How are you involved in the co-facilitation of Theia Occitanie RAN?

Amélie Lombard: Cerema’s satellite pole is involved in various missions to promote the use of spatial data by government services, local authorities and their operators: network animation and training, development of image processing methodologies, data expertise, comparison of uses and evaluation in the form of thematic indicators. Always with a view to proposing reproducible, stable and sustainable solutions in the field of public policies supported by the French Ministry for Ecology: land use planning, environment, risk management, adaptation to climate change, etc.

As such, the role of the Regional Animation Networks (RANs), which aim to link research work with regional business users of remote-sensing data, is completely in line with our missions. So I took over this role of co-facilitator of ART Occitania when I joined Cerema in 2016.

How do you see your role as a mediator between research and users?

Amélie Lombard: Theia allows us to follow the progress of research work on themes of interest to public policy, both on innovative treatment methods and on the products that come out of them. This technology watch helps us to meet the needs of operational planning departments and to propose integrated approaches.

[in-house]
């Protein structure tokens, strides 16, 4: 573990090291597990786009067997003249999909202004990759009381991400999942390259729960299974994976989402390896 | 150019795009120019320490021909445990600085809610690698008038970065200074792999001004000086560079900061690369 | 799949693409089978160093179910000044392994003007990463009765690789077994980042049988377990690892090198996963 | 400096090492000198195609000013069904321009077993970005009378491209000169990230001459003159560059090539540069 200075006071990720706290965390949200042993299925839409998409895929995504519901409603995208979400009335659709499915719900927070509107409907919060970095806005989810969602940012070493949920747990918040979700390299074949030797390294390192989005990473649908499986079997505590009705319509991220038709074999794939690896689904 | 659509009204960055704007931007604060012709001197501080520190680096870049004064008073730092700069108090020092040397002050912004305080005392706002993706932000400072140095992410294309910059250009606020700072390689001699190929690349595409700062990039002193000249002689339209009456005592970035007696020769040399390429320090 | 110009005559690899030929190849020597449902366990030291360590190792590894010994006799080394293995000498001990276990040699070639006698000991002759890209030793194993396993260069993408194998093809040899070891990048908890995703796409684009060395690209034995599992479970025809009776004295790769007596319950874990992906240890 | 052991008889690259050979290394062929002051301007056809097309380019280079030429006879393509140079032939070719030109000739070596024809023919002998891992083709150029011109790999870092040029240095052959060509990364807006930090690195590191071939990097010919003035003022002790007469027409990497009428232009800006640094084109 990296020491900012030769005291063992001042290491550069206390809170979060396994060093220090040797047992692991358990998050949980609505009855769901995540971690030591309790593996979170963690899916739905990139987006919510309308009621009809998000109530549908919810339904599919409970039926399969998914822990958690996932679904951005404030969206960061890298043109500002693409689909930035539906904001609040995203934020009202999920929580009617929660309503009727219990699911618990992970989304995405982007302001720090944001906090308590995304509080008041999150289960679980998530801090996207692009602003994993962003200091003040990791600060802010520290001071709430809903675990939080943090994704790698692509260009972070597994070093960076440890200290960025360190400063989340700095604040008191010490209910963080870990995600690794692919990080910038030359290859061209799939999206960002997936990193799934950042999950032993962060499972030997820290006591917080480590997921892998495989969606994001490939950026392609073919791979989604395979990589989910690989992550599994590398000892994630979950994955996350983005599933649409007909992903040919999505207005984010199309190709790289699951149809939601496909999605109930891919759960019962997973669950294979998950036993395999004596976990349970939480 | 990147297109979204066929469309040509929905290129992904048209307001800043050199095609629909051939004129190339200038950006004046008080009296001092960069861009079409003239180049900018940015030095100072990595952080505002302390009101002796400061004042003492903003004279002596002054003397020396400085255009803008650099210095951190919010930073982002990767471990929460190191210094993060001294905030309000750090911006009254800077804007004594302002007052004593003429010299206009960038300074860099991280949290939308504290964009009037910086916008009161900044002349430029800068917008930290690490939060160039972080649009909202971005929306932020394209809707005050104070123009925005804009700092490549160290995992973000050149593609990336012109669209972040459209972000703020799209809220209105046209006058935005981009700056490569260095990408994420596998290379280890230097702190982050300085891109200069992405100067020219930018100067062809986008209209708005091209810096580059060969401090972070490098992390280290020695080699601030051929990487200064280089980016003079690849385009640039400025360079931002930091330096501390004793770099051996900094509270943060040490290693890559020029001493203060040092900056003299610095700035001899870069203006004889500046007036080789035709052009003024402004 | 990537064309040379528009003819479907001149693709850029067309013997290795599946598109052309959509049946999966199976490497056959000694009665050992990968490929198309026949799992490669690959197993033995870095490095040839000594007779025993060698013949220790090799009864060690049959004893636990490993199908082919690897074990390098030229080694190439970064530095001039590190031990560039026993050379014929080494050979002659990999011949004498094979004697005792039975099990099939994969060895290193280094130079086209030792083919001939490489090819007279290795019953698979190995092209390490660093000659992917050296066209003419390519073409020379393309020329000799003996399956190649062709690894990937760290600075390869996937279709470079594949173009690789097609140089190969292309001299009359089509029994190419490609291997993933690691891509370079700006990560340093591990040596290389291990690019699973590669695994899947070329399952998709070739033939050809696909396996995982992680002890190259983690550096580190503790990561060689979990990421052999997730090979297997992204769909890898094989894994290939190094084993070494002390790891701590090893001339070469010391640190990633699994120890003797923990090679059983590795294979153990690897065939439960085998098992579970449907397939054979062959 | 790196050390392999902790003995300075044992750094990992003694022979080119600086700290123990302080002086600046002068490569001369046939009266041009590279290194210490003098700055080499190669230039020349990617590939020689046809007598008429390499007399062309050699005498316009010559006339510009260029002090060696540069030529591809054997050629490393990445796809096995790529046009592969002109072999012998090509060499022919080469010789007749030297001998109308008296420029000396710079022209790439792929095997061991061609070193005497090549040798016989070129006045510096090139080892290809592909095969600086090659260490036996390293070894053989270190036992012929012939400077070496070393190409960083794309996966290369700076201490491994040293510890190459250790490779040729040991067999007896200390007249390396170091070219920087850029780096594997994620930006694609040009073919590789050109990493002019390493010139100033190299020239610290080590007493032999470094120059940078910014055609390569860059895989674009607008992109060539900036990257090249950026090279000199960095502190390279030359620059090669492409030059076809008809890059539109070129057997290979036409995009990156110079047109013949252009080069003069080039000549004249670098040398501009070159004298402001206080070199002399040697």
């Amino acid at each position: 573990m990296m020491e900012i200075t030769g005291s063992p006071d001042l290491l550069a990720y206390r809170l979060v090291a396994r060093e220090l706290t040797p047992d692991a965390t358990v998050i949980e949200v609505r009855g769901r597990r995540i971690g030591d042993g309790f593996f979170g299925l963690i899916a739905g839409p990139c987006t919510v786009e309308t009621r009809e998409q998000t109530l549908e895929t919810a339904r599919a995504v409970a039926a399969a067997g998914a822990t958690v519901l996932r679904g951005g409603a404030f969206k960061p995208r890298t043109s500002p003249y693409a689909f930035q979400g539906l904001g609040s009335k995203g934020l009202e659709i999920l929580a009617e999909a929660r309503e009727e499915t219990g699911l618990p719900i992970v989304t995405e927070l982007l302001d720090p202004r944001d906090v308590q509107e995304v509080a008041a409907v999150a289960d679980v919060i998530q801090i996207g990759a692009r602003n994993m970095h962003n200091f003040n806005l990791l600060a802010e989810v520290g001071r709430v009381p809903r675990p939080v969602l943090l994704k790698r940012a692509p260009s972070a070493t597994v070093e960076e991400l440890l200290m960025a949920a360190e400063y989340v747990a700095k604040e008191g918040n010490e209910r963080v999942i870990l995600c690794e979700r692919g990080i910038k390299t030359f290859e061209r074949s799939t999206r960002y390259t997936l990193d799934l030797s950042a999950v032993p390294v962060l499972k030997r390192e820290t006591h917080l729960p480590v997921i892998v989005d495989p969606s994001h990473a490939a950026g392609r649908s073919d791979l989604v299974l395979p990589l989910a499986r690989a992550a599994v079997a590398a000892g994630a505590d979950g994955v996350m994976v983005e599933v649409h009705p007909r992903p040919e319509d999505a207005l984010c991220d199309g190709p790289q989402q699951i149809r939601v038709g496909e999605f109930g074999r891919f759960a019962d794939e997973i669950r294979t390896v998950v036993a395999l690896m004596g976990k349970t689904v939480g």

Several of our actions aim to transmit information to potential users of satellite imagery in Occitanie or on a national scale: thematic days on the “Contribution of satellite imagery for land use planning” in Toulouse; “Awareness of spatial data” training courses given throughout France to government departments, and contributions to Theia Newsletters and Bulletins.

The term “user” is sometimes employed for different profiles; our target audience are public policy-makers. Beyond the question of the economic model of the data, a user will find it easier to get involved in space and remote-sensing in general, if the efficiency of the tool has already been demonstrated on its business issues. Sharing operational feedback is essential: the national Applisat portal, which we are implementing for the Ministry, is heading in this direction.

What challenges does Theia face today?

Amélie Lombard: For “professional” users, Theia’s essential contribution is to provide thematic data such as Soil Occupation (OSO) or Snow products. These high value-added layers are easily usable by GIS technicians, who are the natural conduits for the applicative uses of data in departments.

However, these data are sometimes subject to misinterpretation: OSO is, for example, wrongly used to monitor artificialization, whereas its vocation is to meet the monitoring needs of natural, agricultural and forest areas in rural areas. The external qualification of products in relation to an application on a concrete business issue and support for use in general should not be neglected.